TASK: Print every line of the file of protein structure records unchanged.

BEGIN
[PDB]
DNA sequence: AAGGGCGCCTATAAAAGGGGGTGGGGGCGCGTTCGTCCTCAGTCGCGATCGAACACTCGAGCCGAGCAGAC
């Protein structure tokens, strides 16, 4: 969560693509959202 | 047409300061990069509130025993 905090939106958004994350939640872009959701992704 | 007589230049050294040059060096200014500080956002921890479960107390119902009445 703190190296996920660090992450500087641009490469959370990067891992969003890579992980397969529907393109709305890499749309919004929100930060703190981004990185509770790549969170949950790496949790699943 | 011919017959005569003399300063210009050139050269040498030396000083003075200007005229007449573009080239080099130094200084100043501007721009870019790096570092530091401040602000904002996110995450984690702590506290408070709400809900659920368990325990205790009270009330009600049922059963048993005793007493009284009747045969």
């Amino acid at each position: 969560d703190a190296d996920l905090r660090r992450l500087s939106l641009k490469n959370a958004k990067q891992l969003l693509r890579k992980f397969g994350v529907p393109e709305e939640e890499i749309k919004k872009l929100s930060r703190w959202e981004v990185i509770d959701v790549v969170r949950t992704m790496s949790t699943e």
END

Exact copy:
[PDB]
DNA sequence: AAGGGCGCCTATAAAAGGGGGTGGGGGCGCGTTCGTCCTCAGTCGCGATCGAACACTCGAGCCGAGCAGAC
């Protein structure tokens, strides 16, 4: 969560693509959202 | 047409300061990069509130025993 905090939106958004994350939640872009959701992704 | 007589230049050294040059060096200014500080956002921890479960107390119902009445 703190190296996920660090992450500087641009490469959370990067891992969003890579992980397969529907393109709305890499749309919004929100930060703190981004990185509770790549969170949950790496949790699943 | 011919017959005569003399300063210009050139050269040498030396000083003075200007005229007449573009080239080099130094200084100043501007721009870019790096570092530091401040602000904002996110995450984690702590506290408070709400809900659920368990325990205790009270009330009600049922059963048993005793007493009284009747045969």
């Amino acid at each position: 969560d703190a190296d996920l905090r660090r992450l500087s939106l641009k490469n959370a958004k990067q891992l969003l693509r890579k992980f397969g994350v529907p393109e709305e939640e890499i749309k919004k872009l929100s930060r703190w959202e981004v990185i509770d959701v790549v969170r949950t992704m790496s949790t699943e």